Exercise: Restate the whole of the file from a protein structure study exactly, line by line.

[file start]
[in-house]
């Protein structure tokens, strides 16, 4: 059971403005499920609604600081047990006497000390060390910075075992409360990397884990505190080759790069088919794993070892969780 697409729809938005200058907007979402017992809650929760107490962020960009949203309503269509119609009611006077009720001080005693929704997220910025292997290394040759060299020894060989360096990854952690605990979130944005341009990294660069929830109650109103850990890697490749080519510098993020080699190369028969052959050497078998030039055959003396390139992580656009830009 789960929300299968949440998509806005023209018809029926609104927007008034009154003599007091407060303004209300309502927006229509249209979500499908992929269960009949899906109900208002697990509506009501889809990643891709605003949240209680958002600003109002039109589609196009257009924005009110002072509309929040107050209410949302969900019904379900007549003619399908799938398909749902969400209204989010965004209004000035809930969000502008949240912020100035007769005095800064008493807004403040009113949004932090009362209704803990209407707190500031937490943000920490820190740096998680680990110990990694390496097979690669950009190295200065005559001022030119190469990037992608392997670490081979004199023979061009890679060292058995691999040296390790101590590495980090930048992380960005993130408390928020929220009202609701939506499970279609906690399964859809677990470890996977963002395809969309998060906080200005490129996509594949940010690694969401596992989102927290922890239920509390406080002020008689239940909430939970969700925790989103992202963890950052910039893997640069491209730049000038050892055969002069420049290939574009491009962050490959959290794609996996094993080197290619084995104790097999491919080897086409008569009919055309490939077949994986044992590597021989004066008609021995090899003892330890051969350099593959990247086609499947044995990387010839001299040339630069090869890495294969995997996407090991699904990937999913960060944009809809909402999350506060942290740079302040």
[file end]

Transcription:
[in-house]
């Protein structure tokens, strides 16, 4: 059971403005499920609604600081047990006497000390060390910075075992409360990397884990505190080759790069088919794993070892969780 697409729809938005200058907007979402017992809650929760107490962020960009949203309503269509119609009611006077009720001080005693929704997220910025292997290394040759060299020894060989360096990854952690605990979130944005341009990294660069929830109650109103850990890697490749080519510098993020080699190369028969052959050497078998030039055959003396390139992580656009830009 789960929300299968949440998509806005023209018809029926609104927007008034009154003599007091407060303004209300309502927006229509249209979500499908992929269960009949899906109900208002697990509506009501889809990643891709605003949240209680958002600003109002039109589609196009257009924005009110002072509309929040107050209410949302969900019904379900007549003619399908799938398909749902969400209204989010965004209004000035809930969000502008949240912020100035007769005095800064008493807004403040009113949004932090009362209704803990209407707190500031937490943000920490820190740096998680680990110990990694390496097979690669950009190295200065005559001022030119190469990037992608392997670490081979004199023979061009890679060292058995691999040296390790101590590495980090930048992380960005993130408390928020929220009202609701939506499970279609906690399964859809677990470890996977963002395809969309998060906080200005490129996509594949940010690694969401596992989102927290922890239920509390406080002020008689239940909430939970969700925790989103992202963890950052910039893997640069491209730049000038050892055969002069420049290939574009491009962050490959959290794609996996094993080197290619084995104790097999491919080897086409008569009919055309490939077949994986044992590597021989004066008609021995090899003892330890051969350099593959990247086609499947044995990387010839001299040339630069090869890495294969995997996407090991699904990937999913960060944009809809909402999350506060942290740079302040």